When I taught piano, I noticed something about my students’ learning. The first two years were easy and a student got satisfaction quickly from playing recognizable melodies.
Year three, however, separated the long-term gain students from the others. Pieces are more difficult at this point and practice time is lengthier than 15 or 20 minutes a day. The student begins to learn more serious piano literature. Practice sessions involve more technique with exercises to improve the fingers and the ear.
Most parents can tell the difference between their child suffering through learning an instrument they dislike, and one going through growing pains. If you think it’s growing pains, encourage your child and help them to stick with it. Here’s why.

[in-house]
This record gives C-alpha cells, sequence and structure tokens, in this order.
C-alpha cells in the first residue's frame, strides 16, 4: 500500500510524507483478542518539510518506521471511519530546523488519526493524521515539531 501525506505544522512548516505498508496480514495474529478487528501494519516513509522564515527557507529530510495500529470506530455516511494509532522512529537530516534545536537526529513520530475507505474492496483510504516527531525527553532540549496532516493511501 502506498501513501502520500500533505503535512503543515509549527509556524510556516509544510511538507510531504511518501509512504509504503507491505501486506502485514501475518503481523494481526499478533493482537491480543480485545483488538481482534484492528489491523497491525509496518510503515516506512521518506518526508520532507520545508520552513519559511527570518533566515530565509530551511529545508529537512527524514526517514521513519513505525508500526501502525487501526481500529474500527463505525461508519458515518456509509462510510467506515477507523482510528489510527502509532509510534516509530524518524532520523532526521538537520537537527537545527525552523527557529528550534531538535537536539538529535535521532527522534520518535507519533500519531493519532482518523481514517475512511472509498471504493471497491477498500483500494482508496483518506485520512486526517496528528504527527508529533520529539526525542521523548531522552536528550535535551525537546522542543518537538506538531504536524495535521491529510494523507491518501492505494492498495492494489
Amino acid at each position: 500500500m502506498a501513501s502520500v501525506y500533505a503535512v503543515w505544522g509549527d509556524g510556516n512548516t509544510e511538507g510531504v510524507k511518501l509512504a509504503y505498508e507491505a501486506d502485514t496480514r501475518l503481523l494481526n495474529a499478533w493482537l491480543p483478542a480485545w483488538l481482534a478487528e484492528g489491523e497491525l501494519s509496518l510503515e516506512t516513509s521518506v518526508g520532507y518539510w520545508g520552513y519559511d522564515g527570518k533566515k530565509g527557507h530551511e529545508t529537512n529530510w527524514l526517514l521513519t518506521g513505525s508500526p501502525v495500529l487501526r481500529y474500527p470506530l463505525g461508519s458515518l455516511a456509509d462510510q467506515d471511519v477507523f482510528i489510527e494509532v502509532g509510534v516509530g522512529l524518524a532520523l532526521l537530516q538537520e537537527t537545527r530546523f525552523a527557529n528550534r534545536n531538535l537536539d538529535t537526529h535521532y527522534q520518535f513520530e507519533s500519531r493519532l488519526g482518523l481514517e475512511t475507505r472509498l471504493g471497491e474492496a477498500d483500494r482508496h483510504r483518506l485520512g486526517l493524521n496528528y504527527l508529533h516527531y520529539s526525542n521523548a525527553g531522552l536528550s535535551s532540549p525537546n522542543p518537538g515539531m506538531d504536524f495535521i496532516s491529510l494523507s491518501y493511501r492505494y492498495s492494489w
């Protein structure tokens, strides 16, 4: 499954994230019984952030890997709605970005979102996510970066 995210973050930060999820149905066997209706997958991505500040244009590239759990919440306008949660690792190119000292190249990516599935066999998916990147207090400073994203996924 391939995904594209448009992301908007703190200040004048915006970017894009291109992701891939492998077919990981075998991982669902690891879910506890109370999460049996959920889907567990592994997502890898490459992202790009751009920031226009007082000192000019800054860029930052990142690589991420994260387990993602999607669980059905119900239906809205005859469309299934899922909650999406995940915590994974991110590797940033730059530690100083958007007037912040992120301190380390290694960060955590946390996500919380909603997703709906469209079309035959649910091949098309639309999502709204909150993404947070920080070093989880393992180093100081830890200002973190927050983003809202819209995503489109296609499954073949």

A child engages both sides of the brain when they study piano. Both hands and all fingers learn to operate independently. They problem solve, they learn creative interpretation, they develop listening skills, and they learn tenacity. Research reported in National Geographic calls piano study a “cognitive training program” that later on benefits aging brains.
After the year three difficulties, there’s smoother sailing, and your child learns that effort and stick-to-it-tive-ness pays off.